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Buying and selling used cars – five things to consider

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The second-hand car market is currently booming as more and more savvy Brits are buying and selling used vehicles.

According to the Society of Motor Manufacturers and Traders, used car sales were at a record high during the first quarter of 2017. In total, 2,133,956 used cars were purchased in the UK, which represents a 3.4% increase on the same period in 2016.

We caught up with Amy Buckley from Tootle – billed as the UK’s fairest used car selling website – to discuss the best way to sell your car and what to look for if you’re buying a used vehicle.


If you’re looking to sell your vehicle, consider your options. In challenging economic times it’s important that drivers are being offered the fairest possible price for their vehicle.

Car buying websites – There are several marketplaces and car buying websites that allow you to sell directly to consumers, quickly. Although you can often ‘get rid’ of your car quickly, these sites will not give you the best price for your vehicle as they usually offer a fixed price. A better option is to use a site that creates bespoke offers or gives the seller the opportunity to set their price.

Private and classified adverts – These will normally result in you receiving the highest possible price for your car, so it’s incredibly important to understand your vehicle’s true value. Make sure you research the market to find out the value of your car to determine the most appropriate sale price. Also, ensure you have described your car as accurately as possible – there is no such thing as sharing too much information when listing a car.

Part exchange – This is still a favourite option because you can often leave a dealership with a good deal if your car is relatively new or if you’re buying a vehicle from the same manufacturer. Always consider the ‘price to change’ – the difference between the part-exchange offer on your old car and the price of the new one, rather than the individual price of either. 

Selling your car directly to a dealer – Companies like Tootle let sellers set the price they would like for their vehicle within their listing. Your car details are then shared with a network of dealers who quickly compete to purchase the vehicle – giving sellers the highest possible price without compromise. For instance, Tootle claims you will sell your car within 48 hours, almost 100% of the time.


Selling your vehicle needn’t be stressful, but for most it usually is. Depending on how you decide to sell your car, there are normally a number of factors to consider. For example, if you sell your car privately via a classified advert, then you will have to handover the vehicle at some stage.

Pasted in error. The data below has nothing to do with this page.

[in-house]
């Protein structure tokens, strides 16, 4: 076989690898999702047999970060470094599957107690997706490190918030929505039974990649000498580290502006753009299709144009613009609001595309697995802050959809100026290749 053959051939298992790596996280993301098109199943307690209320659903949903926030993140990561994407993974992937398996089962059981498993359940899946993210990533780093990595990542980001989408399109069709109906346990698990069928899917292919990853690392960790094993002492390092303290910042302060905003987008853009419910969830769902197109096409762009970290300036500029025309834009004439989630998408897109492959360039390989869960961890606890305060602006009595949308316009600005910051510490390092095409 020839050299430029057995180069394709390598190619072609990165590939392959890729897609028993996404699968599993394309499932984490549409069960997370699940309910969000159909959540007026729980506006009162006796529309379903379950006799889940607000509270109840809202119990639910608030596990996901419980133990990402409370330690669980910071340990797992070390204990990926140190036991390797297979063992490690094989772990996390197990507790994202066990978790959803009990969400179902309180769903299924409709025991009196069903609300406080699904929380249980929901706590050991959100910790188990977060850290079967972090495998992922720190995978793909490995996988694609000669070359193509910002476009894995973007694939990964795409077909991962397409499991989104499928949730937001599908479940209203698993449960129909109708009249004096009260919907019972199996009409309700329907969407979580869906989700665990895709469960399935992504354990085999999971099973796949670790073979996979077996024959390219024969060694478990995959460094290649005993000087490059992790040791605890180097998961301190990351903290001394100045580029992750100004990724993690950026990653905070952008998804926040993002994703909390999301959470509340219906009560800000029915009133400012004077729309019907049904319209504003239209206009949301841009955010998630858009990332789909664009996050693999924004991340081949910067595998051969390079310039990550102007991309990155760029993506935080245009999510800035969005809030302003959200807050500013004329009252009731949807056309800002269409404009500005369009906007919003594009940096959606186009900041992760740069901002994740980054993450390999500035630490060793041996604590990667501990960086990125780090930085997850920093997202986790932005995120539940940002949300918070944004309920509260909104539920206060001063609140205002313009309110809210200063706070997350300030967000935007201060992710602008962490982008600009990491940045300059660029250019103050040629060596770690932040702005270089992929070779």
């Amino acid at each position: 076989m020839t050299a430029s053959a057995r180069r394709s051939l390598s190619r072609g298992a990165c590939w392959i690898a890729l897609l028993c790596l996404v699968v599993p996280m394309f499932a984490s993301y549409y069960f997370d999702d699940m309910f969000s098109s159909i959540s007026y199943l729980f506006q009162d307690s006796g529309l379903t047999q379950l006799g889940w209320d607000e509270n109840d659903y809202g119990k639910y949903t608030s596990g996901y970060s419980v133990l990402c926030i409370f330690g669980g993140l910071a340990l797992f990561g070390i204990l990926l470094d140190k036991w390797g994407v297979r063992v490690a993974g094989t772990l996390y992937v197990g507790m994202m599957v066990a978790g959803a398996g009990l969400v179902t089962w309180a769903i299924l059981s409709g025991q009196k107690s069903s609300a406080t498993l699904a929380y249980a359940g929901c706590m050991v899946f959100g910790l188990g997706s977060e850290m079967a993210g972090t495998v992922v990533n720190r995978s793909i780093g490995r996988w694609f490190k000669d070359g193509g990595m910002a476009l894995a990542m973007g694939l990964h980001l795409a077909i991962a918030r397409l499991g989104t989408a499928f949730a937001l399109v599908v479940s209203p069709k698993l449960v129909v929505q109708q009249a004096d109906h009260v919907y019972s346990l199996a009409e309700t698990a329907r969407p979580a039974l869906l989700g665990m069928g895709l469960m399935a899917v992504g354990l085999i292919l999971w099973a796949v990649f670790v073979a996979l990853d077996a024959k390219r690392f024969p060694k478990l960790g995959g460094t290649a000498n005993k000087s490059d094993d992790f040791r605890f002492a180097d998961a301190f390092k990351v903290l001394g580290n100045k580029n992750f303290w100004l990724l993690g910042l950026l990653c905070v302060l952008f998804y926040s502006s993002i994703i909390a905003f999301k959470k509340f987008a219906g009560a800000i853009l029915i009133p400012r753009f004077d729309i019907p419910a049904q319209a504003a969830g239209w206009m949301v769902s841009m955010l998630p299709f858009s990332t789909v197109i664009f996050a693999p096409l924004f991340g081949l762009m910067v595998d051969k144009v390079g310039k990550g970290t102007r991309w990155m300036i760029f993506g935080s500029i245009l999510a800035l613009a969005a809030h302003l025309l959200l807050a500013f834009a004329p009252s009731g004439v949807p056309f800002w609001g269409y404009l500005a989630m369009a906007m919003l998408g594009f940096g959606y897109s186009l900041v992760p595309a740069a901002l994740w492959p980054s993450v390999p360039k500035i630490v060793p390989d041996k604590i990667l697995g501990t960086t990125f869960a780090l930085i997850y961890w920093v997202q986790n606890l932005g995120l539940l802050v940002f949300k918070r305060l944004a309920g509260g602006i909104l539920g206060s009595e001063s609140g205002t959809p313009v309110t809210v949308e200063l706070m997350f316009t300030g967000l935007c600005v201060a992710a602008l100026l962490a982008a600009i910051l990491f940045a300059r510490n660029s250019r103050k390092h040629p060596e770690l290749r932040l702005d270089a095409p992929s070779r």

Consider where and when you want to do this. For safety reasons, it is normally better to agree a mutually suitable location and NOT your home. It is also worth thinking about how you will receive the funds for your vehicle as you will need to agree on this with your buyer. Cash is king, but most buyers prefer arranging a money transfer when dealing with larger fees.

By using a listing site, you can put yourself in the driving seat when selling your vehicle because you don’t have to worry about receiving the correct funds.


It goes without saying that there are many tempting car finance deals out there if you’re looking to buy a new car.

PCP, or Personal Contract Purchase plans, have soared over the last few years. They are a popular option for people who want lower monthly repayments than a personal loan, for instance, and want to drive a new car every three to four years.

You choose the car, the size of the deposit, how long you want the contract to run for and a yearly maximum mileage. In return you pay a fixed monthly fee to drive a new (or nearly new) car for periods typically between two and four years.

If you purchased your car with finance or PCP and you haven’t completed your agreement, it may still be possible to sell your car via online listing websites. You can also look to pay off the remaining financial balance early, which will result in you paying back less than monthly agreements.

Tootle, for instance, is an example of a listings site that can work with your finance company to clear the loan and pay the remaining balance.


There is still plenty of missing detail concerning the tax and how diesel (and some petrol car) drivers will be affected. At the earliest, the tax will not be enforced until 2019, leaving owners with plenty of time to decide what to do with their vehicle.

Take a look at your local council’s website to see how you could be affected before making any hasty decisions.


There are a number of causes that are determining the fortunes of the used market including rising costs for new vehicles coupled with increased VED (Vehicle Excise Duty) taxes, plus uncertainty over future taxes – so-called “toxin taxes” – that punish owners of vehicles that emit harmful pollutants.

These factors have seen Brits opt for hybrid and alternative fuelled cars when purchasing a used vehicle in 2017, with SMMT reporting a massive increase of 43.2% across the category.

“This year, there’s been huge increases in alternative fuel and hybrid vehicle sales across the industry, partly driven by drivers becoming more environmentally-conscious,” added Amy.

“There is a significant consumer demand for these type of vehicles and we expect to see volumes increasing, meaning buyers will be able to get a better deal for used hybrid vehicles.”






About Gareth Herincx

Gareth is a versatile journalist, copywriter and digital editor who's worked across the media in newspapers, magazines, TV, teletext, radio and online. After long stints at the BBC, GMTV and ITV, he now specialises in motoring.

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